verb (used with object), re·cip·ro·cat·ed, re·cip·ro·cat·ing.
verb (used without object), re·cip·ro·cat·ed, re·cip·ro·cat·ing.
Origin of reciprocate
Examples from the Web for reciprocate
“She was always aloof, quiet, and never put out any effort to reciprocate,” Wall said.Utah’s Murderer Mom Is a Monster but She’s Not the First|Steve Miller|April 16, 2014|DAILY BEAST
And world powers said they were ready to reciprocate, if Iran gave significant assurances.Western and Iranian Diplomats Upbeat after Swiss Talks on Security Issues|Ali Gharib|October 15, 2013|DAILY BEAST
The Israelis reciprocate with unique intelligence assistance.
They treat the Yemenis with contempt, and the Yemenis reciprocate.
When we meet in debates, Karl is cordial—even genial—and I do my best to reciprocate.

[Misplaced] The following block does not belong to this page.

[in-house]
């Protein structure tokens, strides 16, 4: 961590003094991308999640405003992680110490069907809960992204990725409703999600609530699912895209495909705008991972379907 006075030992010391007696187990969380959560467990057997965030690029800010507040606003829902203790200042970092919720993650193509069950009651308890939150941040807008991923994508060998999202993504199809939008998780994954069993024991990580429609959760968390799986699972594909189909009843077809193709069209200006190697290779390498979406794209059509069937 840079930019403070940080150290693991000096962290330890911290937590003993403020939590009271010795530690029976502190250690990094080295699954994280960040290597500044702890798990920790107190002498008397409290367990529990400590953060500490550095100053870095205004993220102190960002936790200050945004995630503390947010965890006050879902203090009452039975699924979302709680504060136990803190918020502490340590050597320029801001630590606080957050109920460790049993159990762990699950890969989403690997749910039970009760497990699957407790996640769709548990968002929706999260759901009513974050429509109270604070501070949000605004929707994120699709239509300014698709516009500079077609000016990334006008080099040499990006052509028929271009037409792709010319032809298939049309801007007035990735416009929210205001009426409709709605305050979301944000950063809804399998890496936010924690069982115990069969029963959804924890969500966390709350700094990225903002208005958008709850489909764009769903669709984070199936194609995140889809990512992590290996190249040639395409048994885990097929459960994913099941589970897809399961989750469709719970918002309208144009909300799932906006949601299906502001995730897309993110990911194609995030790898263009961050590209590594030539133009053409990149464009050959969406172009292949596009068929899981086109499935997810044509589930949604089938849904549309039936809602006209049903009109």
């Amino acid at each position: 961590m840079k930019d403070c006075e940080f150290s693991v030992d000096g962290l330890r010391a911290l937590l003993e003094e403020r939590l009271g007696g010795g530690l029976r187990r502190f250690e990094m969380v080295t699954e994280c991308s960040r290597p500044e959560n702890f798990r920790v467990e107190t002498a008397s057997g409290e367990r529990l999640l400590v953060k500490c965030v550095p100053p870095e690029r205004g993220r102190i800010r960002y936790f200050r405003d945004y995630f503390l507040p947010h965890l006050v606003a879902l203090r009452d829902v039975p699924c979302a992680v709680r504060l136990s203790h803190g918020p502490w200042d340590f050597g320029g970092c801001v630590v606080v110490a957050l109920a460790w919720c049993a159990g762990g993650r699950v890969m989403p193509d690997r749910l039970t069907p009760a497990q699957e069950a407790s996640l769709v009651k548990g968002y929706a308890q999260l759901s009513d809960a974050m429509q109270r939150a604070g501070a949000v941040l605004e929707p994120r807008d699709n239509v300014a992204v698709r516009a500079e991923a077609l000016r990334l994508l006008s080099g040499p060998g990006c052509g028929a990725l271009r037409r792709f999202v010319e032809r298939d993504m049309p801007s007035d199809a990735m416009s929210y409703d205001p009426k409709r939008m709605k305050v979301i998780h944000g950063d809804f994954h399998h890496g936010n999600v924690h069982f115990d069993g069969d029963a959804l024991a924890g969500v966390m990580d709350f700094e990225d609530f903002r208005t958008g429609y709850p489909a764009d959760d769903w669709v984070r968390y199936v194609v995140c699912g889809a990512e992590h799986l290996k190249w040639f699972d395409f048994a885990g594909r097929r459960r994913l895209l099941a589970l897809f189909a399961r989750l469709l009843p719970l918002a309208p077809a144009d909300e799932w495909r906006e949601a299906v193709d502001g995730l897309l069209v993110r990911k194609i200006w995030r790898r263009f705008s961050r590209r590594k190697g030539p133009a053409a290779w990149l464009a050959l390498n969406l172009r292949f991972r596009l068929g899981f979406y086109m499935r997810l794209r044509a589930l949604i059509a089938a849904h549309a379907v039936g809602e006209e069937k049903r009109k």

You have had warmer feelings for Meg than she could reciprocate.Pearl of Pearl Island|John Oxenham
"You carry those things as easy as a walking-stick," Wakefield observed, ready to reciprocate in point of compliments.Peak and Prairie|Anna Fuller
A girl of my own age, of fine character and noticeable refinement, fell in love with me and caused me to reciprocate.Studies in the Psychology of Sex, Volume 2 (of 6)|Havelock Ellis
I feel it, I reproach myself that I do not reciprocate his regard as I ought, as he deserves—but is in my power?
Despairing of making her reciprocate his love, Kawelo poured into his mother's bosom his grief and his tears.Northern California, Oregon, and the Sandwich Islands|Charles Nordhoff
British Dictionary definitions for reciprocate
Word Origin for reciprocate
Word Origin and History for reciprocate
"to return, requite," 1610s, back-formation from reciprocation, or else from Latin reciprocatus, past participle of reciprocare "rise and fall, move back and forth; reverse the motion of," from reciprocus (see reciprocal). Related: Reciprocated; reciprocating.